Long Live The Kings at BAM
It's sheer bliss to binge-watch Shakespeare
Brooklyn’s being washed away in a sea of Shakespeare, nay, a tidal wave.
The Royal Shakespeare Company, based in the Bard’s hometown of Stratford-upon-Avon, has arrived on our shores to offer total us immersion in the Henriad plays.
The famed British theater troupe is performing these four of the 10 History Plays that Shakespeare wrote about medieval English kings — “Richard II,” “Henry IV, Part I,” “Henry IV, Part II” and “Henry V” — in repertory at the Brooklyn Academy of Music.
“King and Country: Shakespeare’s Great Cycle of Kings,” directed by Gregory Doran, the RSC’s artistic director, commemorates the 400th anniversary of William Shakespeare’s death. The tetralogy was critically acclaimed in its recent run in London.
It’s sheer bliss to see the four plays performed in quick succession, which reviewers had the opportunity to do from Friday, April 1 through Sunday, April 3.
It’s like binge-watching a favorite TV series — with the wow factor exponentially amped up because this is live performance. Nearly 12 hours of live performance.
The cycle starts with a coffin and ends with a kiss. And it’s utterly captivating every step of the way.
It is a joy to share the journey with such an exquisitely skilled ensemble of actors.
This is an epic cultural event — and Brooklyn is privileged to be its only North American venue. It runs through May 1 at BAM Harvey Theater in Fort Greene.
The success of “King and Country” depends on the performances of four lead actors. And they knock it out of the park.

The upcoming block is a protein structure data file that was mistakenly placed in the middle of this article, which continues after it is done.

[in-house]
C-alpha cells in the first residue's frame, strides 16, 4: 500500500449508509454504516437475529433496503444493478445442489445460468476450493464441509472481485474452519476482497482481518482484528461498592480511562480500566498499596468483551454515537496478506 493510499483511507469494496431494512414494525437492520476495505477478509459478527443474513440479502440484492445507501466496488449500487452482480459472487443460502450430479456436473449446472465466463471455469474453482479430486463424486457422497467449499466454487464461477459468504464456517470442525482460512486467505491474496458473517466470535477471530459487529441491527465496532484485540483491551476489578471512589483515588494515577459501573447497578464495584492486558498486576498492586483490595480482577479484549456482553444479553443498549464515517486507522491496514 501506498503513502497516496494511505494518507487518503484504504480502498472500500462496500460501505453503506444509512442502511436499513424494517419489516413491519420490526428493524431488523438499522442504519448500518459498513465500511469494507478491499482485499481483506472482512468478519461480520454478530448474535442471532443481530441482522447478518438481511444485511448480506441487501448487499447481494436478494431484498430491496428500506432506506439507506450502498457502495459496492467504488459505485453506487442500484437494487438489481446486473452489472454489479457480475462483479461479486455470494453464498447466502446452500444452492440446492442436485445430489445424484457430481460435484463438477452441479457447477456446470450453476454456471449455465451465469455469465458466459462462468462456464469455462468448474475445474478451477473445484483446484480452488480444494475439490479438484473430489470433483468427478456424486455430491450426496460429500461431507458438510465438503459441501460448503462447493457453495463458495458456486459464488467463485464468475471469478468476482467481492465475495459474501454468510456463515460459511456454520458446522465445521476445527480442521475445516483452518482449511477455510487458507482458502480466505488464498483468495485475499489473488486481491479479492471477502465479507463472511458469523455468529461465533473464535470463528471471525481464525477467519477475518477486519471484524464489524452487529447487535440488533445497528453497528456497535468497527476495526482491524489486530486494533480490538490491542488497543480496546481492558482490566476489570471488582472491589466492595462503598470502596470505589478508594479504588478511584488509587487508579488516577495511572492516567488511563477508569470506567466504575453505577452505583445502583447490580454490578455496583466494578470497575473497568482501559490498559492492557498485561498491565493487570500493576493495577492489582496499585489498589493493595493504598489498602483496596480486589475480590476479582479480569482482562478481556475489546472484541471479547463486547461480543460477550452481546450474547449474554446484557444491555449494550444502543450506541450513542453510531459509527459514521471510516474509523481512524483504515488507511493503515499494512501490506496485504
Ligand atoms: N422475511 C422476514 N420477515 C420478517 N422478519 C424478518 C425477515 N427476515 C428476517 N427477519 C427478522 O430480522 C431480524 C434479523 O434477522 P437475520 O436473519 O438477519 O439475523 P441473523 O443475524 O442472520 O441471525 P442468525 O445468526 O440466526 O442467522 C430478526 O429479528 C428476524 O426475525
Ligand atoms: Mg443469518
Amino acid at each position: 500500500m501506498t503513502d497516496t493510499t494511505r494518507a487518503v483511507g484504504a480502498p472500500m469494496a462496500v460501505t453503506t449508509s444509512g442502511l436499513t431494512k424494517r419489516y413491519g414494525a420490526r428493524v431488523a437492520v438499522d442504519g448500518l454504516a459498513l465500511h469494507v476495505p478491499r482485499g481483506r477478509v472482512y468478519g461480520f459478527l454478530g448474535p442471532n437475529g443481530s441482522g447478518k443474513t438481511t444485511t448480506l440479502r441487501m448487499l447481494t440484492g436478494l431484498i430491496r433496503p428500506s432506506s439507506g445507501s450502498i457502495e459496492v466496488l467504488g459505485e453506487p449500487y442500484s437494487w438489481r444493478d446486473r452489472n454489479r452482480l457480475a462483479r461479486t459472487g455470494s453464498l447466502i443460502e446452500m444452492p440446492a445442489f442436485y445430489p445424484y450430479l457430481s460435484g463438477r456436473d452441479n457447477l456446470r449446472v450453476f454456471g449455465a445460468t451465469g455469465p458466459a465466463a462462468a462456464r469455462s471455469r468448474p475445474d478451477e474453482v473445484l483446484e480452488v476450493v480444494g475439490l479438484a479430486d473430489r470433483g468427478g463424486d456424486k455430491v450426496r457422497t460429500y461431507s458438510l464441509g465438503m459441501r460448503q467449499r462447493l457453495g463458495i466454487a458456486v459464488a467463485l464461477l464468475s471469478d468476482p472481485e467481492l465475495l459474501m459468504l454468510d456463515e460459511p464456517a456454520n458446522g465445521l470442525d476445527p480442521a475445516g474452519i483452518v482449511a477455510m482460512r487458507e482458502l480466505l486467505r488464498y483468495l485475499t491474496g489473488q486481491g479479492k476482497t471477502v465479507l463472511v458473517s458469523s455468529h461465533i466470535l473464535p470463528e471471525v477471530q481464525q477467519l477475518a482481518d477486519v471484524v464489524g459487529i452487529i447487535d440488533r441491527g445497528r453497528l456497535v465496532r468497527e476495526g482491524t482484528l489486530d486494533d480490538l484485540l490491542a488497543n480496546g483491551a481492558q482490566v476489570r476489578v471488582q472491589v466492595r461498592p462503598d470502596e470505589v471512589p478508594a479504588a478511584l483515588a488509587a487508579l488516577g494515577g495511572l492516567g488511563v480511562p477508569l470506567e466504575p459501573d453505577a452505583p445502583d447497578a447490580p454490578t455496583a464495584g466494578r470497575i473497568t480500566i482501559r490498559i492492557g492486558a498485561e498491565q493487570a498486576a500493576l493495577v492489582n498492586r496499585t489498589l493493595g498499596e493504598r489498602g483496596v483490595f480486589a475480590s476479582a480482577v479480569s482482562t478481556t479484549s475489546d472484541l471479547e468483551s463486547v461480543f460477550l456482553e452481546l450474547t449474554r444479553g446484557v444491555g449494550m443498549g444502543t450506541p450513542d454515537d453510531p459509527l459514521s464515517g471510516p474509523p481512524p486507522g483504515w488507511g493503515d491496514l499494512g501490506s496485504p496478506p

David Tennant stars in the title role in “Richard II” in his American stage debut.
Alex Hassell is bad-boy Prince Hal, who finds his way to redemption and becomes “the mirror of all Christian kings,” Henry V. Hassell stars in three plays.
Jasper Britton plays Bolingbroke, Hal’s father, who becomes King Henry IV by usurping Richard II’s crown and lives thereafter with a tormented conscience. Britton appears in three plays.
Antony Sher is Falstaff, the most beloved rogue in Shakespeare’s canon and Hal’s surrogate father of sorts. Sher’s in two plays, since Falstaff dies — offstage — of a broken heart in “Henry V” after Prince Hal has been crowned king and banished the old man.
‘The lamentable tale of me’
First up in the Henriad saga is “Richard II,” whose title character is played brilliantly and heartbreakingly by Tennant.
The accomplished Shakespearean actor is best known for his role as the Tenth Doctor in the cult-favorite BBC television series “Doctor Who.” He has avid fans who have set up Twitter accounts about him that have hundreds of thousands of followers.
In the recent Netflix series “Jessica Jones,” Tennant is Marvel supervillain Kilgrave, AKA the Purple Man.
Harry Potter fans know him as Barty Crouch Jr. in the film “Harry Potter and the Goblet of Fire.”
The actor begins his portrayal of Richard with an icy and imperious manner. He doesn’t deign to look his noblemen in the eye, preferring to address the air somewhere above their heads — even when he’s meting out a sentence of banishment upon Bolingbroke, his cousin.
Richard’s a cold creature, so pleased when he hears that John of Gaunt, his uncle, is going to die soon.
Crowned at age 10, Richard is a believer, at least at the outset of the play, in the divine right of kings. The narcissistic monarch harms his kinsmen one too many times, and brings his demise upon himself. We fall for him anyway.
Tennant fully and fearlessly inhabits this complex character with incandescent spirit and vulnerability.